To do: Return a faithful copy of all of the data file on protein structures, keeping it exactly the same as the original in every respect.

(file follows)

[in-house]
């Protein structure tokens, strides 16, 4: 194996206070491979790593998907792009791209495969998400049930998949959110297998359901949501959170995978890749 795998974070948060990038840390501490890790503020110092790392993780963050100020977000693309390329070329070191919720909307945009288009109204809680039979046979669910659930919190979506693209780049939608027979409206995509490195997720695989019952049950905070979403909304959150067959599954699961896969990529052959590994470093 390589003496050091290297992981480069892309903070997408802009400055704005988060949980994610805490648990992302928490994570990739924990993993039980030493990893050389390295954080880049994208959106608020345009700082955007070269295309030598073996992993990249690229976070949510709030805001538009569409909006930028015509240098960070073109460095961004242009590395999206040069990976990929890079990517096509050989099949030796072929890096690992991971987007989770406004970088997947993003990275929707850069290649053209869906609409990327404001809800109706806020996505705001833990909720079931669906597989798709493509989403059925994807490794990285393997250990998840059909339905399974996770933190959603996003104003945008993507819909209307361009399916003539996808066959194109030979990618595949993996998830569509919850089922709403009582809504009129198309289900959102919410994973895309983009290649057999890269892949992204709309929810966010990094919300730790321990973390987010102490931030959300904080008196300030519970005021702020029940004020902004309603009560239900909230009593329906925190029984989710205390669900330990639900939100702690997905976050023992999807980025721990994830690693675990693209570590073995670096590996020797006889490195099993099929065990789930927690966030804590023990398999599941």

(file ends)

[in-house]
């Protein structure tokens, strides 16, 4: 194996206070491979790593998907792009791209495969998400049930998949959110297998359901949501959170995978890749 795998974070948060990038840390501490890790503020110092790392993780963050100020977000693309390329070329070191919720909307945009288009109204809680039979046979669910659930919190979506693209780049939608027979409206995509490195997720695989019952049950905070979403909304959150067959599954699961896969990529052959590994470093 390589003496050091290297992981480069892309903070997408802009400055704005988060949980994610805490648990992302928490994570990739924990993993039980030493990893050389390295954080880049994208959106608020345009700082955007070269295309030598073996992993990249690229976070949510709030805001538009569409909006930028015509240098960070073109460095961004242009590395999206040069990976990929890079990517096509050989099949030796072929890096690992991971987007989770406004970088997947993003990275929707850069290649053209869906609409990327404001809800109706806020996505705001833990909720079931669906597989798709493509989403059925994807490794990285393997250990998840059909339905399974996770933190959603996003104003945008993507819909209307361009399916003539996808066959194109030979990618595949993996998830569509919850089922709403009582809504009129198309289900959102919410994973895309983009290649057999890269892949992204709309929810966010990094919300730790321990973390987010102490931030959300904080008196300030519970005021702020029940004020902004309603009560239900909230009593329906925190029984989710205390669900330990639900939100702690997905976050023992999807980025721990994830690693675990693209570590073995670096590996020797006889490195099993099929065990789930927690966030804590023990398999599941």